Emotional Woes and the Magical Black Girl
"I tried to drink it away
I tried to put one in the air
I tried to dance it away
I tried to change it with my hair"
These words come from "Cranes in the Sky," an amazing song performed by the ever-so-lovely Solange Knowles. The song describes a woman's struggle to free herself of what seems to be sadness or depression. These days, it's hard to open up any social media platform without seeing the popular hashtag #BlackGirlMagic. It's become so popular that a similar hashtag, #BlackBoyJoy, has even made its debut onto the social media scene thanks to Chance the Rapper. It is wonderful that we have this growing campaign celebrating not just Black excellence but Black female excellence! Acknowledging our successes is beautiful, however, I wish that we were able to recognize our wounds as well. No one necessarily wants to celebrate self-pity, doubt, anger or depression. But, we can't ignore these emotions either. Think of a hardworking, educated, accomplished Black woman. Now, imagine hearing that that same woman has checked into rehab or committed suicide as a result of her depression. Is she still magical? Before we know it, the magic is gone and she's labeled as crazy. I'll admit, I'm guilty of it. Because we fear that label so much, especially in the African-American community, we often deny our emotions until we reach the rehab stage or worse. These kinds of emotions are exactly what inspired Solange's song, which she wrote eight years ago during a very difficult time in her life. The lines above represent the denial that we "magical black girls" tend to feel when dealing with times of darkness. We will do just about anything to make it disappear but many refuse to actually address the problem. Maybe because so many people are expecting us to be "magical." We don't think that we have the right or the time to feel sad or lonely.
"I ran my credit card bill up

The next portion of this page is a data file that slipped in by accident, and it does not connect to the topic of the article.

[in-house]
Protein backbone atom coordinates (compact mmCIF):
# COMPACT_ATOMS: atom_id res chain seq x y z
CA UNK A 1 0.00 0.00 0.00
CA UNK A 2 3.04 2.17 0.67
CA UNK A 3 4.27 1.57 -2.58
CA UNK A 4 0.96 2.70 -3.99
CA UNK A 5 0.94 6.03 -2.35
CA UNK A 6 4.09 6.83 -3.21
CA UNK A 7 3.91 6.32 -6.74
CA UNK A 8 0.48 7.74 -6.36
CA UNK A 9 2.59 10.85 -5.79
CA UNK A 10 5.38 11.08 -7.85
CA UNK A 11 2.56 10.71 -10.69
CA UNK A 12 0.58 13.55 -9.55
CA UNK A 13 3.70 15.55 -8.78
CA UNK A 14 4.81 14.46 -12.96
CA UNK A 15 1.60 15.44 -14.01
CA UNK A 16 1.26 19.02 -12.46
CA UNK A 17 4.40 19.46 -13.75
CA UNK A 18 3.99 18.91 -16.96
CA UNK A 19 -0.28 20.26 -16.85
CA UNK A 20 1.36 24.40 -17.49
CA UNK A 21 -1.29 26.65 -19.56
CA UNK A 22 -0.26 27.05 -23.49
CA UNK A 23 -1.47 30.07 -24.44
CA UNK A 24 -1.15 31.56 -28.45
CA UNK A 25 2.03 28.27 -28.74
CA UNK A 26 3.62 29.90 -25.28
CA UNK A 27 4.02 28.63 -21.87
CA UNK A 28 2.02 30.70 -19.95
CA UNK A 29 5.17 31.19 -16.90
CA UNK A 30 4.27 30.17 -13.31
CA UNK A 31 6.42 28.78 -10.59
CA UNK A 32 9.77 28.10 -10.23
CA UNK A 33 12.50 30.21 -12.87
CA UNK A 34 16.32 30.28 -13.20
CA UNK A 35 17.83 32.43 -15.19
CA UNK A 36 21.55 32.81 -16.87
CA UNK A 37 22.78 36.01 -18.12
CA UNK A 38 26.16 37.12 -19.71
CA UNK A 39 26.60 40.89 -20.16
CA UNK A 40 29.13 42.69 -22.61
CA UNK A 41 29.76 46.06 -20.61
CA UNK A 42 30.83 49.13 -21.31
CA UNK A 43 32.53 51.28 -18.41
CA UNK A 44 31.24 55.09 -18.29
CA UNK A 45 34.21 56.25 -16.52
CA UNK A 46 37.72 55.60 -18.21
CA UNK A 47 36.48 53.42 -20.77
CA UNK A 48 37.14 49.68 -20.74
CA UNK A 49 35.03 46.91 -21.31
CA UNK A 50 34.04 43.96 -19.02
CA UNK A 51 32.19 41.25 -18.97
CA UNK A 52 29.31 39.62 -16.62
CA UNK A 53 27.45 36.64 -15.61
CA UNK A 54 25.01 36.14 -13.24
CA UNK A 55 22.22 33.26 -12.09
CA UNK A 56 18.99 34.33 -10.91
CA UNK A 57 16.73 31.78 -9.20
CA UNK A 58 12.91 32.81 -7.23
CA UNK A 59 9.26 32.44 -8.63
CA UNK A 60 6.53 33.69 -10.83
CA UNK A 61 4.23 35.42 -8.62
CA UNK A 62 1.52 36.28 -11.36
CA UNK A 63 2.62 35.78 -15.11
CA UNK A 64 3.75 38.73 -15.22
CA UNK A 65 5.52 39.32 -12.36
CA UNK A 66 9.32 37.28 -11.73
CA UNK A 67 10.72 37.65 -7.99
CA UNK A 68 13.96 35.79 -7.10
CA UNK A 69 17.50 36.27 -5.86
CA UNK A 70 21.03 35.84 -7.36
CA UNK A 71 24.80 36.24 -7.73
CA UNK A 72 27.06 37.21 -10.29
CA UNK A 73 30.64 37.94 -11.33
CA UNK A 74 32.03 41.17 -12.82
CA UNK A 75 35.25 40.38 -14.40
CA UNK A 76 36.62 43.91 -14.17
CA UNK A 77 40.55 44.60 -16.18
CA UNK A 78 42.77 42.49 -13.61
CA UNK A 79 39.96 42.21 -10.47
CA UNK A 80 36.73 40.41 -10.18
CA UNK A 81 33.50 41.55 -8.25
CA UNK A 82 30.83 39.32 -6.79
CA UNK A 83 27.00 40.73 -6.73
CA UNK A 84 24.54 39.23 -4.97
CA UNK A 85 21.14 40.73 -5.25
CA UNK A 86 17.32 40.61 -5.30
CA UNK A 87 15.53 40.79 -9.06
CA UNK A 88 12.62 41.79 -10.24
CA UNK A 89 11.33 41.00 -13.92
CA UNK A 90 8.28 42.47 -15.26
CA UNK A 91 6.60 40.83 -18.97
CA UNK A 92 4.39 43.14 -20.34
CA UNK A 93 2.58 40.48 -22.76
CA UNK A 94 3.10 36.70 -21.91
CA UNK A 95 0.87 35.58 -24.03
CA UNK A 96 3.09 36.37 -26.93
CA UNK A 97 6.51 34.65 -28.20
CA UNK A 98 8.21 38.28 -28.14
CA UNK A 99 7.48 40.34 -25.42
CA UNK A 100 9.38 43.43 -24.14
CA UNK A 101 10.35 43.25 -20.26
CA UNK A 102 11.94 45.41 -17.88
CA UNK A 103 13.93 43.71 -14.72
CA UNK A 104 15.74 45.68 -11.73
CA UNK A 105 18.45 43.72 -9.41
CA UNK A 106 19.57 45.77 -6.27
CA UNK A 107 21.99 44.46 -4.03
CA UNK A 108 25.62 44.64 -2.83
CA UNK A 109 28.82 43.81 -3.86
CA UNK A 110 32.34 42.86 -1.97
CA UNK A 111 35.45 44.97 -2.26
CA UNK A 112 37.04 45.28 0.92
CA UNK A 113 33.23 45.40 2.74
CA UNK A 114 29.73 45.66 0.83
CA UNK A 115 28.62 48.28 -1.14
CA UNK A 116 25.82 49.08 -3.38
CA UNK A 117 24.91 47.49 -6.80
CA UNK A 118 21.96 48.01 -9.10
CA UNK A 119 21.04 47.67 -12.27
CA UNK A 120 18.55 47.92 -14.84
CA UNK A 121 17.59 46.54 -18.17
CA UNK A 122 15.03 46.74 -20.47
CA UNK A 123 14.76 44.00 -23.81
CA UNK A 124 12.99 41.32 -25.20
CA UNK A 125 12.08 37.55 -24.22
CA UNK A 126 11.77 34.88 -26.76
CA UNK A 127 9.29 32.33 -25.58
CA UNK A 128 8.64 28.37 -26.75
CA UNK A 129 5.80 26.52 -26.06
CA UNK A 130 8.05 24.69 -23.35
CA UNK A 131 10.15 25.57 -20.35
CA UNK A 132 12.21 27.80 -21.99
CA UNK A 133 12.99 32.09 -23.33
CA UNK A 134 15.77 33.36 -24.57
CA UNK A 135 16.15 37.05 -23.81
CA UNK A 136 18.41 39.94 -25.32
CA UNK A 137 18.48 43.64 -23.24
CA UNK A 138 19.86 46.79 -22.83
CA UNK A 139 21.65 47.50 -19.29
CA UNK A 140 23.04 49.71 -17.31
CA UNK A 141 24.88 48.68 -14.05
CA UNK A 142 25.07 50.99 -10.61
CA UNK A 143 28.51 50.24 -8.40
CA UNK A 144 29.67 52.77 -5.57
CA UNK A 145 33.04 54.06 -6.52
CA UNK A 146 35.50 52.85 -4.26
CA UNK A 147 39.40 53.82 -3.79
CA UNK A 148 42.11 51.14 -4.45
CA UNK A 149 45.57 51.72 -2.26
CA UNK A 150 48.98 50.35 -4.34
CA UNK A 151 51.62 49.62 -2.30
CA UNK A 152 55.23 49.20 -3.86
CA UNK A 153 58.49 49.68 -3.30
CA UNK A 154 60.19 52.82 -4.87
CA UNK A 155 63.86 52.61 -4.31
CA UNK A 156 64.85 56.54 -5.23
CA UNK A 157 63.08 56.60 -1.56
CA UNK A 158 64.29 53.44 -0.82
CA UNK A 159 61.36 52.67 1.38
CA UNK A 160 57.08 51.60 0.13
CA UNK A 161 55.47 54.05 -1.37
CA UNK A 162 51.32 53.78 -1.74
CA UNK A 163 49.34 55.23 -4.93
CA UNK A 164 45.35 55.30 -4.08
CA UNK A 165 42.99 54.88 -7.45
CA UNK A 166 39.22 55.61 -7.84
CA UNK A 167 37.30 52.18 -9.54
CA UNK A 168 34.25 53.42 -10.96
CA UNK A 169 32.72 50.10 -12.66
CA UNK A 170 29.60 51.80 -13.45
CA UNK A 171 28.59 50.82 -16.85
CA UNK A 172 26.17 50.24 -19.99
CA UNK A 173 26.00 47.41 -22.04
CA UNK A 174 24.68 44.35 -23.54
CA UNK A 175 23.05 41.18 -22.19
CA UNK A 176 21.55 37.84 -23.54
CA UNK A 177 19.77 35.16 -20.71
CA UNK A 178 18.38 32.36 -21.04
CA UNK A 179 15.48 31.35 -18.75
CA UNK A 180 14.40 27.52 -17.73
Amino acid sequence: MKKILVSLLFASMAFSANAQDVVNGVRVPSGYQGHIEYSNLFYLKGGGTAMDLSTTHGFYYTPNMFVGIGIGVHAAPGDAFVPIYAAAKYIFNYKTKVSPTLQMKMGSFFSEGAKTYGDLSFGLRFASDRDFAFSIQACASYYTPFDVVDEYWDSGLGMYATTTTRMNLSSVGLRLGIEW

Thought a new dress would make it better
I tried to work it away
But that just made me even sadder"
I bet you're wondering how all of this relates to chronic illness. When I was diagnosed with multiple sclerosis, I went through a state of depression and didn't even realize it at first! Mainly because I didn't think that I could ever become depressed. Depression does not always mean that you aren't functional. I continued to spend time with friends, attend classes and go to work and parties. At the same time, I found myself crying at the mention of a single word or phrase and sometimes looking around a room and wondering why everyone else was so happy. As you're reading this, you may be thinking "Yea, that is dramatic." Dramatic, but real. The worst part about being functional during depression is the fact that you don't share your feelings with anyone. You'd rather mask your feelings than work through them. For about three months after my diagnosis, I would sleep for very long periods of time. When I would wake up, I would be angry. I surely didn't want to be dead but I just didn't want to come back to my reality. If I wasn't mad about being awake, I was driving myself crazy thinking about what my life would become or when my next relapse would happen. In my case, distracting myself did nothing but make me sadder.
"I tried to keep myself busy I ran around in circles Think I made myself dizzy I slept it away, I sexed it away I read it away
Away, away, away, away, away, away Away, away, away, away, away"
So what happens when you finally recognize your sadness? I started praying heavily, probably more than ever before. I prayed against sadness and self-pity and I also found ways to gain advice from others like reading self-help articles. It may not have been the best way to go about things but it was MY WAY.
"Well it's like cranes in the sky
Sometimes I don't wanna feel those metal clouds
Yeah it's like cranes in the sky
Sometimes I don't wanna feel those metal clouds"
One of the most interesting things that I noticed about depression was the fact that it never really goes away. Whatever made you sad enough to become depressed, can easily make you sad again. Acknowledging it and working through it, however, is what stops it from consuming you. The thought of being on crutches or in a wheelchair will always make me want to cry. And whenever my foot falls asleep for too long, I want to explode. After I have these feelings, I pray. Whether you work through your feelings by praying, meditating, traveling, talking or simply looking up at the sky, you'll notice that the world isn't going to come crashing down on you. Whatever you do, JUST DON'T IGNORE IT. It's okay to admit that you're just not feeling like yourself or that you need to be alone. Once you do that, take time to heal. Find the strength to continue being the magical black girl that you are and appreciate the fact that you go through tough times but you ALWAYS prevail. Overcoming adversity is what makes us so magical in the first place. :-)
UNTIL NEXT TIME!
STAY TUNED AND STAY FEARLESS